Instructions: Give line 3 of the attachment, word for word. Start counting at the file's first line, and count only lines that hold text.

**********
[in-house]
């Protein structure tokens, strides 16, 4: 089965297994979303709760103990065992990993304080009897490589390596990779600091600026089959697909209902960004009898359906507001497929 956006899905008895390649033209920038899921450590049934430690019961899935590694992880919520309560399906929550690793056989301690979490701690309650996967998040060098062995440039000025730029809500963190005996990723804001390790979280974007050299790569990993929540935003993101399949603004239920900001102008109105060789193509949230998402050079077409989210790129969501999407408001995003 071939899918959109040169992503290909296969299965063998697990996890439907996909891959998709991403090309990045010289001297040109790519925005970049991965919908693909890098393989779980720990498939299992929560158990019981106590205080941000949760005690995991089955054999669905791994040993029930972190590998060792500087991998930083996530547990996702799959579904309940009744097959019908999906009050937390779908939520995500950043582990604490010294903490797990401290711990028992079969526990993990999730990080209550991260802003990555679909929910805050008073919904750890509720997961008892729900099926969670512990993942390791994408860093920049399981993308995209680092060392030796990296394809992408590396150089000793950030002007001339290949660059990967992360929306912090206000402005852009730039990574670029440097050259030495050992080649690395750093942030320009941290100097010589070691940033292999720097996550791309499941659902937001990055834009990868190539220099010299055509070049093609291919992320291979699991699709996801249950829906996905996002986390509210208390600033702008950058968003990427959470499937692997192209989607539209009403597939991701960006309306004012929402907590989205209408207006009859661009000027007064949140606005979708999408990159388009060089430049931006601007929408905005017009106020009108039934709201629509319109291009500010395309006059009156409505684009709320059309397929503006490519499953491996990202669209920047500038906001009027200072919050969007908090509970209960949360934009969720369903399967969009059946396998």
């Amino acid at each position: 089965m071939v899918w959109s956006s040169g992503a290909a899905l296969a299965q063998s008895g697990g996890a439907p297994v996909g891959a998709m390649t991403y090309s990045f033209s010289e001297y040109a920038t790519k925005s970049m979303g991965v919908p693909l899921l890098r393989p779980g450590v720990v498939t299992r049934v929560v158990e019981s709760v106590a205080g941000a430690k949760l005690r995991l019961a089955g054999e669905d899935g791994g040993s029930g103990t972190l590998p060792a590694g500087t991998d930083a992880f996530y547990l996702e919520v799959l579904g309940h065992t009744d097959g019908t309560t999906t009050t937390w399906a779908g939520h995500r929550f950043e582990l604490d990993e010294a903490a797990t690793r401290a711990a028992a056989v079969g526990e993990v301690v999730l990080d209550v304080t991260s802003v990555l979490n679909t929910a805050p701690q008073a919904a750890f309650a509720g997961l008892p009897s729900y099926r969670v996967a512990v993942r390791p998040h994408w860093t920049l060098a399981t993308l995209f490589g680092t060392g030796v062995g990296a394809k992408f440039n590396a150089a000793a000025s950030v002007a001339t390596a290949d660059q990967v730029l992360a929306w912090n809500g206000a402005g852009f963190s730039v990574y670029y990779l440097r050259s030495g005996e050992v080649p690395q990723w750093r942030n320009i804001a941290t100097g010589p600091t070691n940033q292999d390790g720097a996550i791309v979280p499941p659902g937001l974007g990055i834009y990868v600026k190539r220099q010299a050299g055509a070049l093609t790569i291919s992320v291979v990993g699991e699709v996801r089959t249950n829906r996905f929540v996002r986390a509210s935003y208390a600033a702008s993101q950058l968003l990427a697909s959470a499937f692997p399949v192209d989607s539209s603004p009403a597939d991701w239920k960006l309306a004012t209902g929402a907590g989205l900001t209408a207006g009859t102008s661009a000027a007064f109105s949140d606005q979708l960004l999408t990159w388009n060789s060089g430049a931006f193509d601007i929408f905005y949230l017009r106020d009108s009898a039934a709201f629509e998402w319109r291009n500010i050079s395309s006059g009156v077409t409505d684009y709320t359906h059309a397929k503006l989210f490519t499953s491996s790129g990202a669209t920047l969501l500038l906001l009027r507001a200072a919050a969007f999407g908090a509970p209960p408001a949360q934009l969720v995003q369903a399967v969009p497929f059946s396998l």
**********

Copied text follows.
């Amino acid at each position: 089965m071939v899918w959109s956006s040169g992503a290909a899905l296969a299965q063998s008895g697990g996890a439907p297994v996909g891959a998709m390649t991403y090309s990045f033209s010289e001297y040109a920038t790519k925005s970049m979303g991965v919908p693909l899921l890098r393989p779980g450590v720990v498939t299992r049934v929560v158990e019981s709760v106590a205080g941000a430690k949760l005690r995991l019961a089955g054999e669905d899935g791994g040993s029930g103990t972190l590998p060792a590694g500087t991998d930083a992880f996530y547990l996702e919520v799959l579904g309940h065992t009744d097959g019908t309560t999906t009050t937390w399906a779908g939520h995500r929550f950043e582990l604490d990993e010294a903490a797990t690793r401290a711990a028992a056989v079969g526990e993990v301690v999730l990080d209550v304080t991260s802003v990555l979490n679909t929910a805050p701690q008073a919904a750890f309650a509720g997961l008892p009897s729900y099926r969670v996967a512990v993942r390791p998040h994408w860093t920049l060098a399981t993308l995209f490589g680092t060392g030796v062995g990296a394809k992408f440039n590396a150089a000793a000025s950030v002007a001339t390596a290949d660059q990967v730029l992360a929306w912090n809500g206000a402005g852009f963190s730039v990574y670029y990779l440097r050259s030495g005996e050992v080649p690395q990723w750093r942030n320009i804001a941290t100097g010589p600091t070691n940033q292999d390790g720097a996550i791309v979280p499941p659902g937001l974007g990055i834009y990868v600026k190539r220099q010299a050299g055509a070049l093609t790569i291919s992320v291979v990993g699991e699709v996801r089959t249950n829906r996905f929540v996002r986390a509210s935003y208390a600033a702008s993101q950058l968003l990427a697909s959470a499937f692997p399949v192209d989607s539209s603004p009403a597939d991701w239920k960006l309306a004012t209902g929402a907590g989205l900001t209408a207006g009859t102008s661009a000027a007064f109105s949140d606005q979708l960004l999408t990159w388009n060789s060089g430049a931006f193509d601007i929408f905005y949230l017009r106020d009108s009898a039934a709201f629509e998402w319109r291009n500010i050079s395309s006059g009156v077409t409505d684009y709320t359906h059309a397929k503006l989210f490519t499953s491996s790129g990202a669209t920047l969501l500038l906001l009027r507001a200072a919050a969007f999407g908090a509970p209960p408001a949360q934009l969720v995003q369903a399967v969009p497929f059946s396998l």